Prior to serving as the chief HR officer for the Office of the President, Fox held a number of leadership and project management positions in universitywide Human Resources, including director of HR policy, chief of staff to the vice president – Human Resources, and trainer/writer in Benefits Communications.
Fox is based at the ANR Building in Davis and can be reached at (530) 750-1343 and email@example.com.
Most recently, Farrar was director of the Western IPM Center, where he has served since 2013. Cheryl Wilen, area IPM advisor based in San Diego, has been acting UC IPM director since June. Kassim Al-Khatib, UC IPM director since 2009, has become a UC ANR Cooperative Extension specialist in the Department of Plant Sciences at UC Davis.
Prior to joining the Western IPM Center, Farrar was a professor of plant pathology in the Department of Plant Science at California State University, Fresno for 12 years.
The Wisconsin native completed his Ph.D. in botany and B.S. in plant pathology at the University of Wisconsin, Madison, and his M.S. in plant pathology at UC Davis.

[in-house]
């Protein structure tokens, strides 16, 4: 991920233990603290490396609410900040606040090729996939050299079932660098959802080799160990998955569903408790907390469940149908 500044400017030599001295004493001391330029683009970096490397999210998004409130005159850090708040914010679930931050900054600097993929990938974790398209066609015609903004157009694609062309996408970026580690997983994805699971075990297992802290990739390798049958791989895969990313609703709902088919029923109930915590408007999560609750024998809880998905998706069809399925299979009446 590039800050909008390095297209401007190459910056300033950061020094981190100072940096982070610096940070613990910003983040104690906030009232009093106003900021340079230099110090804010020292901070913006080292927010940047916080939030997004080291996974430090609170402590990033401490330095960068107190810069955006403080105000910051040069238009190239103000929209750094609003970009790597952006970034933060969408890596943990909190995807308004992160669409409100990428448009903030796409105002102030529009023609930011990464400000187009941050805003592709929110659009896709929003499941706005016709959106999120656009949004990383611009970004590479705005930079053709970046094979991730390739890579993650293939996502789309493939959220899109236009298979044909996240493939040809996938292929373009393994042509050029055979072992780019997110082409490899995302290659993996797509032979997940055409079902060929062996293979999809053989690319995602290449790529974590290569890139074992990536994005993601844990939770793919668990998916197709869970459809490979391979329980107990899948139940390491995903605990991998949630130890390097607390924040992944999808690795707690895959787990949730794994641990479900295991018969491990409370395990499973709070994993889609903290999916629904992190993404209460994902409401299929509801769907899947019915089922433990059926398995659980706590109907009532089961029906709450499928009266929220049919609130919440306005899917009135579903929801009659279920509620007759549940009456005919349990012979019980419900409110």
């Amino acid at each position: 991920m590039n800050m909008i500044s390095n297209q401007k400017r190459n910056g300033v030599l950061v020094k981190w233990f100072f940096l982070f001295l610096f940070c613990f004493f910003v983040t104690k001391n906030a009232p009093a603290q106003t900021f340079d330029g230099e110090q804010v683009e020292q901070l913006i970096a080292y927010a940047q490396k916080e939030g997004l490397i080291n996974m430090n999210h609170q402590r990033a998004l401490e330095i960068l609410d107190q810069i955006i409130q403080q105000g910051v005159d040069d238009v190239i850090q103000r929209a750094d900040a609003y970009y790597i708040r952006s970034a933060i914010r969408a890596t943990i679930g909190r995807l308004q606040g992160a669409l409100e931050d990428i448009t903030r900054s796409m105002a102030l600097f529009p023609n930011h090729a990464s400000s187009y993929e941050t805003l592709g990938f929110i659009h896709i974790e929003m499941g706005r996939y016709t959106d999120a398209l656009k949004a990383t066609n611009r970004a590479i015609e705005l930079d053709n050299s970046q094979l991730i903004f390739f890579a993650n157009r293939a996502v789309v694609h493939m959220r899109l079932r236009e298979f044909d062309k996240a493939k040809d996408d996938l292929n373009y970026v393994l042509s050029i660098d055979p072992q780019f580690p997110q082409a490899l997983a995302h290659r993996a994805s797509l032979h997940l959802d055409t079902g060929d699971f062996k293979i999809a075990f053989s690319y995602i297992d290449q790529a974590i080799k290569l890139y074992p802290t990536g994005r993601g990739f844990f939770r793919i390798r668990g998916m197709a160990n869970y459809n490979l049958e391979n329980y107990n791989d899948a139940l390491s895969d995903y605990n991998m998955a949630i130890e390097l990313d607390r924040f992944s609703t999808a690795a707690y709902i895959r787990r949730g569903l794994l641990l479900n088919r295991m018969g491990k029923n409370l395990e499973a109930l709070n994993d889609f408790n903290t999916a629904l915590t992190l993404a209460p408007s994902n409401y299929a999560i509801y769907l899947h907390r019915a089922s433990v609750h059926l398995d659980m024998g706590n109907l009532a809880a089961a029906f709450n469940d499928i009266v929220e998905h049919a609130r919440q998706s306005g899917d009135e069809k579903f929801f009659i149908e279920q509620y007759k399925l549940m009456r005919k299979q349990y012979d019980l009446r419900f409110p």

Farrar is based in the ANR Building in Davis and can be reached at (530) 750-1271 and firstname.lastname@example.org.
Leslie Roche became a UC ANR Cooperative Extension specialist in rangeland management in the Department of Plant Sciences at UC Davis on Sept. 1. Before joining ANR, she was a USDA-NIFA postdoctoral fellow and project scientist.
Her research and extension program is at the intersection of agricultural, environmental, economic and social aspects of ranching and livestock production on California's rangelands and pastures. Roche works with a diversity of rangeland stakeholders to integrate management expertise and applied research to address key challenges, including managing for multiple agricultural and ecological outcomes and coping with and adapting to drought.